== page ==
The season ends with pretty much all of the hosts dead, only a befuddled Bernard left. Well, as luck would have it he had a plan all along, and that’s why he’d muddled his memories. While everything was going on Bernard was busy making a copy of Charlotte Hale with Dolores’ consciousness nearly planted inside. It’s pretty good planning on his part as despite him being killed Dolores is still free to finally escape the park masquerading as Hale. It’s even more fortunate that Dolores/Hale (DoloHale?) manages to get away with a bag full of pearls (the hosts’ brain ball things). I wonder who she might recreate?
I had expected the whole thing to end there but Westworld seems intent on taking the Lord of the Rings route this week with multiple endings. We cut to the outside world (we assume although it’s never conclusively shown) where Dolores has put together a new body and a new Bernard, seemingly at a house Ford created for them. The interesting part of this is that she has brought Bernard back to oppose her, it’s only with the two of them in opposition that she thinks their species can survive. It looks as though next season is going to shape up to be Dolores vs. Bernard to decide whether humanity perishes as the hosts thrive.
I enjoyed “The Passenger” and the season, but in retrospect having seen the whole thing it feels a little too gimmicky. I don’t think the time hopping narrative necessarily improved things, but instead made it feel disjointed and purposely obtuse. I think the season would have been equally, if not more, impactful with a more traditional and easier to follow narrative. That said, the pieces are set for an interesting third season as the action looks set to finally leave the confines of the park.
1 thought on “Westworld Season 2 Episode 10 Review”
“…in retrospect having seen the whole thing it feels a little too gimmicky. I don’t think the time hopping narrative necessarily improved things, but instead made it feel disjointed and purposely obtuse. I think the season would have been equally, if not more, impactful with a more traditional and easier to follow narrative.”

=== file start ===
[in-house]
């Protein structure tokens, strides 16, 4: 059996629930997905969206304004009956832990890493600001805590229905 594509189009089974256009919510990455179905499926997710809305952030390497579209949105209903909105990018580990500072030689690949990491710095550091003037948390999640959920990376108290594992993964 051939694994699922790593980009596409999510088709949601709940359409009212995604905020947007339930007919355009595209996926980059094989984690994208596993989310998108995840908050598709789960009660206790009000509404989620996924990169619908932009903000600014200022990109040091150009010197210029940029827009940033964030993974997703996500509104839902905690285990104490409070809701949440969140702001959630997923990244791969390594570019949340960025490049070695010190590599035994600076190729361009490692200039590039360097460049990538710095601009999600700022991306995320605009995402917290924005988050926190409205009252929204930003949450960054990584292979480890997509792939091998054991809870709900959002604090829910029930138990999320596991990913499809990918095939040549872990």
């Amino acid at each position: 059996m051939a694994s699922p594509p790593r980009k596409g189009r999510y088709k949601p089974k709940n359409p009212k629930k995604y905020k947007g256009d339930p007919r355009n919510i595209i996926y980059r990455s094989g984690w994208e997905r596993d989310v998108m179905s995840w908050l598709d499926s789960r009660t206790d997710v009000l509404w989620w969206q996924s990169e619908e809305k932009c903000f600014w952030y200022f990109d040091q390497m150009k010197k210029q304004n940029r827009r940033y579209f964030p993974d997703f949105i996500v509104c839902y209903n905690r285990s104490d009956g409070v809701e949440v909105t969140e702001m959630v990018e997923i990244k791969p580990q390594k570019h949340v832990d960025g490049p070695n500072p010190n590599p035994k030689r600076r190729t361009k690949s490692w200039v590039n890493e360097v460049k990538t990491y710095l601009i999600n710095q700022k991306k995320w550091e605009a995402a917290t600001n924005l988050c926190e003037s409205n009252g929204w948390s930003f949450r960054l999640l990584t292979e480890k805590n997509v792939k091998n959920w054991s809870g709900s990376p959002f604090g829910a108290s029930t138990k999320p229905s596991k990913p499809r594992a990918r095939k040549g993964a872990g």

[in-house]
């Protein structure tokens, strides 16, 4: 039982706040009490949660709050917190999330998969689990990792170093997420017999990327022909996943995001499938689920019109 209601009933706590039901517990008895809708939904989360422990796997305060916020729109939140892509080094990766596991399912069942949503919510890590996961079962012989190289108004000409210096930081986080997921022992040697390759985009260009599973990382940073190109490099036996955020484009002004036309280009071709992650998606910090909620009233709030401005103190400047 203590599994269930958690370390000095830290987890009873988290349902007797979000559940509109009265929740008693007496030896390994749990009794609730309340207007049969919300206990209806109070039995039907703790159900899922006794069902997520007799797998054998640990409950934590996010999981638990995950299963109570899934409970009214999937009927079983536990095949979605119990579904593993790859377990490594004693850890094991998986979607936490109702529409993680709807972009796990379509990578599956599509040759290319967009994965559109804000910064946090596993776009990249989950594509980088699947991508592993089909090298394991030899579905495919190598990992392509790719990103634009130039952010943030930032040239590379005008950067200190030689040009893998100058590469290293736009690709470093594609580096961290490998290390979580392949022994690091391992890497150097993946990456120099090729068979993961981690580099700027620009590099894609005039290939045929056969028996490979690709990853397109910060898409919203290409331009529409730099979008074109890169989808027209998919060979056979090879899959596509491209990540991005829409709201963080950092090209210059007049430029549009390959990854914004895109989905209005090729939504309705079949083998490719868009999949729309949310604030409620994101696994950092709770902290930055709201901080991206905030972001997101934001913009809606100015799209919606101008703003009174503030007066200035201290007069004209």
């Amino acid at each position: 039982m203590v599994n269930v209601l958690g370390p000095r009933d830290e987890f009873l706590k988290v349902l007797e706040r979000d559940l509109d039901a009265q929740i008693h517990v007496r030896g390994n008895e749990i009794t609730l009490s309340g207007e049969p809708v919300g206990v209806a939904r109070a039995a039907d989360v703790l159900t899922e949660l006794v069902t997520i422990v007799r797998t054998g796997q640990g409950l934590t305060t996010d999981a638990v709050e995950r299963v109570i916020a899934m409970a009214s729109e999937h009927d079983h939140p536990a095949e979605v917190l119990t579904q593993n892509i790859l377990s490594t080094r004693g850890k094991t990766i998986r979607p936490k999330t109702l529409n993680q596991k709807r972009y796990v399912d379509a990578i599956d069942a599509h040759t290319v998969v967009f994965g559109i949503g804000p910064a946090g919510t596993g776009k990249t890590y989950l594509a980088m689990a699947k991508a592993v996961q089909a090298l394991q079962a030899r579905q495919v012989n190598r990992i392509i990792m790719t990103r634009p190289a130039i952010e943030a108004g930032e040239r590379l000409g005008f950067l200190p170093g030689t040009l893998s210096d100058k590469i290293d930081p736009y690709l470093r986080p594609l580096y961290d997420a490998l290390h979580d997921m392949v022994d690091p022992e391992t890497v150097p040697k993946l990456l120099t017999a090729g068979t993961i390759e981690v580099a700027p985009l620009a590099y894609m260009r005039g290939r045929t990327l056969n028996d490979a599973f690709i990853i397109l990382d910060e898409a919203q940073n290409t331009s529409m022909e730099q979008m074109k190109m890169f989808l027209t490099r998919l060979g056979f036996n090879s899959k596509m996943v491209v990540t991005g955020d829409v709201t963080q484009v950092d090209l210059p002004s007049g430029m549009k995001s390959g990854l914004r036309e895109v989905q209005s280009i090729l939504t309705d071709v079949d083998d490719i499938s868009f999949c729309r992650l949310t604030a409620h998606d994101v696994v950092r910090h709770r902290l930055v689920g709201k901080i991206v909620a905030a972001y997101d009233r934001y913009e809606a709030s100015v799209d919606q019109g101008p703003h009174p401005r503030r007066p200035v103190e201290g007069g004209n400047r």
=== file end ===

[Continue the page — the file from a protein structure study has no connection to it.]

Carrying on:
This about sums it up for me.
It seems to me that every so often, film media falls under the thrall of a “hot” director “style”. There have been others to be sure, but two of the most recent and notable examples are Quentin Tarantino and Christopher Nolan (his brother Jonathan Nolan writes, directs, and exec produces Westworld). Unfortunately, the Westworld series embodies the worst excesses of both, but is particularly guilty of what I term the “Nolanfication” of sci-fi (see Inception and Interstellar).
Season one was fairly enjoyable for me, but season two, purely became an exercise for the most part, in just enjoying the dialog and visuals, as the story was all but inaccessible to me due to its completely, and intentionally incoherent sequencing (Tarantino), and deliberately obfuscated storyline (Nolan). Ok, to be fair, there were enough visual cues and hints from the dialog to discern the overarching storyline, but having a detailed understanding of how all the characters and their actions fit together as pieces of the narrative puzzle as a whole? Forget it. Basically all I know at this point is that Delores wants to open a can of whoop-ass on the humans, and Bernard (and possibly Maeve?) are going to try to stop her.
I mean, I consider myself a fairly logical and intelligent person (Sr. SW Egnr, BSCS), so this isn’t an instance of being unwilling/unable to comprehend a non-simplistic story, but c’mon! This is absurd. There is absolutely NO reason that following a TV show should be the equivalent of solving New York Times’ Sunday puzzles -with a significant number of numbered squares and hints missing.
Let’s hope season 3, is a little more accessible.